Home Office links to X-rated Japanese website

BBC News Online is reporting that the British Home Office found itself in the embarrassing position today of trying to explain why its website was linking to a Japanese pornographic site.

As a video report showed, a webpage about the Office for Security and Counter Terrorism included a link which claimed to go to a body called the Technical Advisory Board (TAB), but actually went to an X-rated sex site.

Although the Home Office told BBC reporter Rory Cellan-Jones that it had removed the link, it can still be found as clickable hotlinks in PDF documents hosted on their website. It took me less than 30 seconds to find the offending link on the Home Office’s website, so it doesn’t appear that their clean-up can have been that thorough.

The website is still hotlinked from PDFs available on the Home Office website

Sign up to our free newsletter.
Security news, advice, and tips.

It’s possible that there may still be other websites linking to the “technical advisory board” website which do not realise that its content is now.. err.. a little more salacious and as far from a legitimate UK organisation as it’s possible to be. By the way, I would not recommend visiting the site, just in case there is any unpleasantness on it.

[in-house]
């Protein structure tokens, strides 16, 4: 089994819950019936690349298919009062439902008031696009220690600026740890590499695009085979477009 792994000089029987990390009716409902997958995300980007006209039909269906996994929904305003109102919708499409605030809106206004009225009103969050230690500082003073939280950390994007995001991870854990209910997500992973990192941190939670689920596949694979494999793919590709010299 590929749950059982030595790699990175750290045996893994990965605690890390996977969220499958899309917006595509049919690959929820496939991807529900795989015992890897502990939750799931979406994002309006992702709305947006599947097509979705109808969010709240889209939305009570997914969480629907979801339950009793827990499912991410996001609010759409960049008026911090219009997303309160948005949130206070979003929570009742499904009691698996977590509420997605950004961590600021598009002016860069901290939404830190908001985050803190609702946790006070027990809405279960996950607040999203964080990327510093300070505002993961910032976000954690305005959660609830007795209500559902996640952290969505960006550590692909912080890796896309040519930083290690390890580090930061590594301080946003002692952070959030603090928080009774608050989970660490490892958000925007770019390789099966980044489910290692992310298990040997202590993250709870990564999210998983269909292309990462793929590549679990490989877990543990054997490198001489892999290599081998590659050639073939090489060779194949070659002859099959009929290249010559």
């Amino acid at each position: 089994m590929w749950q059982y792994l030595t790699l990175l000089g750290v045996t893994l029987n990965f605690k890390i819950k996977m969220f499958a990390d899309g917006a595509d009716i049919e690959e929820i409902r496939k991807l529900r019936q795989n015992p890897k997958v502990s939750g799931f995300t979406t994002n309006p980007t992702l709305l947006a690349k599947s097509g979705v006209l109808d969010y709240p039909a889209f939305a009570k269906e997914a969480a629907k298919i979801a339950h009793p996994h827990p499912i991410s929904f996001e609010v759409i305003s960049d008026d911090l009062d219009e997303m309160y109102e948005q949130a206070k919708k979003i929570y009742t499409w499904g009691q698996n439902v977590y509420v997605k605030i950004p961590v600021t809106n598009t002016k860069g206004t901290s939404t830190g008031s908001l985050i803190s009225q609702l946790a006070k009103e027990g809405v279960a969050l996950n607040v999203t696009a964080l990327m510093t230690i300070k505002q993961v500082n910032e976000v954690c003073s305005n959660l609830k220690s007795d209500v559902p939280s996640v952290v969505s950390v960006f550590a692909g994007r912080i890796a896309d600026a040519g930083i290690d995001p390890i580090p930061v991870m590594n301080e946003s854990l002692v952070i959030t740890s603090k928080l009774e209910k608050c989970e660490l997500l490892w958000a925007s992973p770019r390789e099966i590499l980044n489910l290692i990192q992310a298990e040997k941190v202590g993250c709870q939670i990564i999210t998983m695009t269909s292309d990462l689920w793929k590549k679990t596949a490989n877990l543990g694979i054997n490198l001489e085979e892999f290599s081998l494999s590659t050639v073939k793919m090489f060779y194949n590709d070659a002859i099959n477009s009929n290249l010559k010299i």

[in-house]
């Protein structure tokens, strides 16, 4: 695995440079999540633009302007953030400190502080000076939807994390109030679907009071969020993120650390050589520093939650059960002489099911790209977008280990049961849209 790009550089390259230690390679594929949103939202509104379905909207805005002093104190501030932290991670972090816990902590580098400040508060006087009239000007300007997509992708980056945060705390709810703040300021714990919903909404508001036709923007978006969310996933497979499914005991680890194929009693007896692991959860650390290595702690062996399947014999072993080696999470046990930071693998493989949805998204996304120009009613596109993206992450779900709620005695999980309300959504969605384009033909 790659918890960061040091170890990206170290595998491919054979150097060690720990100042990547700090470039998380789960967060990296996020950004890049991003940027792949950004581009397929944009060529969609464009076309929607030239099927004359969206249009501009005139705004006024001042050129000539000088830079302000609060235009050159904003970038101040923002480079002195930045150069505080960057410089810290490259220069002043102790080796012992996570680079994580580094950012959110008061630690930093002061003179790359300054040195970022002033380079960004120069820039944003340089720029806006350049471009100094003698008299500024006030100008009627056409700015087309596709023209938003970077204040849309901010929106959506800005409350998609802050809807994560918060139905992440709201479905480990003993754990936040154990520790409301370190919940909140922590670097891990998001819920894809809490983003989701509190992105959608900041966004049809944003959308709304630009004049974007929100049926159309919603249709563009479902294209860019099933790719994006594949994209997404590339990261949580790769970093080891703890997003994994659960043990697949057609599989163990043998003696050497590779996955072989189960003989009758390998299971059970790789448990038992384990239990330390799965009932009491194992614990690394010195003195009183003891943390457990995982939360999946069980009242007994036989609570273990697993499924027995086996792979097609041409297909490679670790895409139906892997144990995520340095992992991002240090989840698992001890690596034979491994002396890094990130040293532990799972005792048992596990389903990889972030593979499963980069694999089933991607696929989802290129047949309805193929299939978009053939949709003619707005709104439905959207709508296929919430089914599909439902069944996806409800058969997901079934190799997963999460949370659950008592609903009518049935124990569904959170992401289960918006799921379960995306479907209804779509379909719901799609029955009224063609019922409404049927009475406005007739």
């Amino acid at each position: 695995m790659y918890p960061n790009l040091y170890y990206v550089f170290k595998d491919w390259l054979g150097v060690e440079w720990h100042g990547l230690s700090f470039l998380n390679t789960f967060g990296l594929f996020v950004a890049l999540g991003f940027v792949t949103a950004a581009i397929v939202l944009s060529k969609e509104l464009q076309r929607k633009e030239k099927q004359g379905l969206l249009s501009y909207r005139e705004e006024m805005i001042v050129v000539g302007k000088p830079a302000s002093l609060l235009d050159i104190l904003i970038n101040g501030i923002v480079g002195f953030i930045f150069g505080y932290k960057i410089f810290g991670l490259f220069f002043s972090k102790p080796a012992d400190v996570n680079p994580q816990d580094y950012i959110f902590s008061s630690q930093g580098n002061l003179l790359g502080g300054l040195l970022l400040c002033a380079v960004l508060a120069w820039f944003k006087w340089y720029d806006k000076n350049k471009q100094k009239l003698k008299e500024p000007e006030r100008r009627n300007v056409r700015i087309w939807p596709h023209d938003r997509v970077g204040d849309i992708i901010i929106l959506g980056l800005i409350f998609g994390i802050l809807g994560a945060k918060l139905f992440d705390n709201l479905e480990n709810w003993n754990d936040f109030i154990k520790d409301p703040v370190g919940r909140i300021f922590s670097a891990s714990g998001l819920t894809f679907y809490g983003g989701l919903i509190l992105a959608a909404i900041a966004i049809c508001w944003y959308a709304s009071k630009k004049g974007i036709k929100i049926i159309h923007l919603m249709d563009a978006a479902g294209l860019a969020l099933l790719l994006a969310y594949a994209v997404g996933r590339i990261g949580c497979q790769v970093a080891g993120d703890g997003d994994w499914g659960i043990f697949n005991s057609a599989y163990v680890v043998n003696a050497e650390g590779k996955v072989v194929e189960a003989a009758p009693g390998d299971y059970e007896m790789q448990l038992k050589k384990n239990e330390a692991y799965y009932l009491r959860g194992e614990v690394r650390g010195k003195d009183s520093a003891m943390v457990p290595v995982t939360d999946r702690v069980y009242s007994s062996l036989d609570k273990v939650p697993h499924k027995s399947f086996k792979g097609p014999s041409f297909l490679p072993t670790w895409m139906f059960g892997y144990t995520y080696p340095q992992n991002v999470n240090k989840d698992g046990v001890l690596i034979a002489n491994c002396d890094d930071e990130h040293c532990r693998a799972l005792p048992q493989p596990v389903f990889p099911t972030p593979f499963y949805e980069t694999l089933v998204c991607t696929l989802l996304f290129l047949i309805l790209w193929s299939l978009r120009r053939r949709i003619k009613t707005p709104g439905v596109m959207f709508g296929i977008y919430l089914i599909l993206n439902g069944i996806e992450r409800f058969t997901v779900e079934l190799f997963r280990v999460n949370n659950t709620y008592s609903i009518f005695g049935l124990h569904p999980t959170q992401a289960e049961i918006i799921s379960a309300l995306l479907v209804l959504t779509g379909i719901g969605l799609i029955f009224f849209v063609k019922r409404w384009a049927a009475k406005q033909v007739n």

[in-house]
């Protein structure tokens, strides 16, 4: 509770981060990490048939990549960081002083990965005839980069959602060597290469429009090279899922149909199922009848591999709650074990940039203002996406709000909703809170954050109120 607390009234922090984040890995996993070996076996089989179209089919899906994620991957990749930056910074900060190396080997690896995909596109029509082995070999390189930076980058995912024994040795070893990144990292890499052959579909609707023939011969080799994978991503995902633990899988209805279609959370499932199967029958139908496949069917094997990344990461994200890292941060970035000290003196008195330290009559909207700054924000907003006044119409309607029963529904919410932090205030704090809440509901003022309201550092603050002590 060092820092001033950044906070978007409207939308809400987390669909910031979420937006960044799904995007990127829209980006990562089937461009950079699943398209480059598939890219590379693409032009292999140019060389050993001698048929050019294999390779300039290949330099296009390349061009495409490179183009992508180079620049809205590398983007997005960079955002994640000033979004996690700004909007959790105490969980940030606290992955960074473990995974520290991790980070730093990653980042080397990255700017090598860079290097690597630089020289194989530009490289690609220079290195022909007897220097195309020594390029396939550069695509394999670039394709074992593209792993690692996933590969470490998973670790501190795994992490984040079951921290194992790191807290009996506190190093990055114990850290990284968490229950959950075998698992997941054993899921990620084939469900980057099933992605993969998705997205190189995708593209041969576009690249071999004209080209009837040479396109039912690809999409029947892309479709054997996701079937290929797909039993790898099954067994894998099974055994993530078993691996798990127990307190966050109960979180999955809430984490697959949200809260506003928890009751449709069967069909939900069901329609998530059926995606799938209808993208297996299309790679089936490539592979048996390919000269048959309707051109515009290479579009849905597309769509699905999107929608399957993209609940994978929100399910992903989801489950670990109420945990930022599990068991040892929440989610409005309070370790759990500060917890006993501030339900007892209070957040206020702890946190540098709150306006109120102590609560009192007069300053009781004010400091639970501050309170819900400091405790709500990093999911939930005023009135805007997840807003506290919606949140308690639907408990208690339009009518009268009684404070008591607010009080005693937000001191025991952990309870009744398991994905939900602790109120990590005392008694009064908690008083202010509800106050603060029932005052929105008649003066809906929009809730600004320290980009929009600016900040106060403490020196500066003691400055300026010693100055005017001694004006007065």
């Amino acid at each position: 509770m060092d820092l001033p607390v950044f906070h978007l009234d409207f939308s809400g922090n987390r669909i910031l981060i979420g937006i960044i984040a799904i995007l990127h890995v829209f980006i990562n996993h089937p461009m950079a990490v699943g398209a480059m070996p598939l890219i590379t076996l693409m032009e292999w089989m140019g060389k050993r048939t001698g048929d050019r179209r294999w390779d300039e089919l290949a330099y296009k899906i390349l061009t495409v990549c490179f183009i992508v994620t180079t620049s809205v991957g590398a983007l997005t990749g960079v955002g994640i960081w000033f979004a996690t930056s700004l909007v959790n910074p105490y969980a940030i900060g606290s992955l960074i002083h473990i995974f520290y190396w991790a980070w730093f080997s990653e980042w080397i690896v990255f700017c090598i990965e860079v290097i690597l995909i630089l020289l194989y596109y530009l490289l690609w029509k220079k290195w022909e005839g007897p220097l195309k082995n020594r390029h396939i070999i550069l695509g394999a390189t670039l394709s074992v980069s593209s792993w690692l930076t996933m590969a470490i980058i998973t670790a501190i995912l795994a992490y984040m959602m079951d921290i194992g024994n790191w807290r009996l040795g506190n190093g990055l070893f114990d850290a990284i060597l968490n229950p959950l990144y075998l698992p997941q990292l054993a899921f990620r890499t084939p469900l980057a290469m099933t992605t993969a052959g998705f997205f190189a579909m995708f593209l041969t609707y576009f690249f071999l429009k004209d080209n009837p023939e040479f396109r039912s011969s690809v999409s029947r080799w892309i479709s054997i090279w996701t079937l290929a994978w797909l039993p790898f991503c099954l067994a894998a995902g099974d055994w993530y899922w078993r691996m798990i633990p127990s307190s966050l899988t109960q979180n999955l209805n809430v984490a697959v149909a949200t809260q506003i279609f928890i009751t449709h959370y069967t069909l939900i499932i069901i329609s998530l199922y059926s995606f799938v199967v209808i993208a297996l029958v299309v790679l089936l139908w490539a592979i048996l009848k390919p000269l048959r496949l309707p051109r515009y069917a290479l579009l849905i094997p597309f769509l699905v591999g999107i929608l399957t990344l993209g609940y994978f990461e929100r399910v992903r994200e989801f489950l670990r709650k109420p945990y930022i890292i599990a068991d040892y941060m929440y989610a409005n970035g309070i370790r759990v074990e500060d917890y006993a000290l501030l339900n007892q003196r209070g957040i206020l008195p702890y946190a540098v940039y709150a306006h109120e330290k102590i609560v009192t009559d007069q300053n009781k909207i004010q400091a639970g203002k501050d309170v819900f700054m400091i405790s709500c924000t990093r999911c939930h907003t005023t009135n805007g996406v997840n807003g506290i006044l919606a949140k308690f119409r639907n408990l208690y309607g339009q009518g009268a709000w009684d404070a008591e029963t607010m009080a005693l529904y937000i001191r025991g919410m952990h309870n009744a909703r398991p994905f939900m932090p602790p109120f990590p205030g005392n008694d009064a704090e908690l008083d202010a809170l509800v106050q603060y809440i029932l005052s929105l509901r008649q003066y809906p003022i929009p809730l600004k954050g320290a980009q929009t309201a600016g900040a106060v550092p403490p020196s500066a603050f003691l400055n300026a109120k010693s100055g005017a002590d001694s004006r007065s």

Of course, this isn’t the first time that the British Government has been caught napping, and allowed a domain name to slip through its fingers and be bought by a third party.

Last September Sophos revealed how the authorities had managed to lose control of the domain of the National Hi-Tech Crime Unit to a German opportunist. Ironically on that occasion I discovered the problem because of a link from the BBC News site.

[vimeo 3206564]

More care needs to be taken about ensuring website URLs do not fall into the wrong hands, even if it has been decided to mothball an old website. Can we expect the Home Office to keep better tabs (groan..) on these things in future?

Graham Cluley is an award-winning keynote speaker who has given presentations around the world about cybersecurity, hackers, and online privacy. A veteran of the computer security industry since the early 1990s, he wrote the first ever version of Dr Solomon's Anti-Virus Toolkit for Windows, makes regular media appearances, and is the co-host of the popular "Smashing Security" podcast. Follow him on Twitter, Mastodon, Threads, Bluesky, or drop him an email.

What do you think? Leave a comment

Your email address will not be published. Required fields are marked *

This site uses Akismet to reduce spam. Learn how your comment data is processed.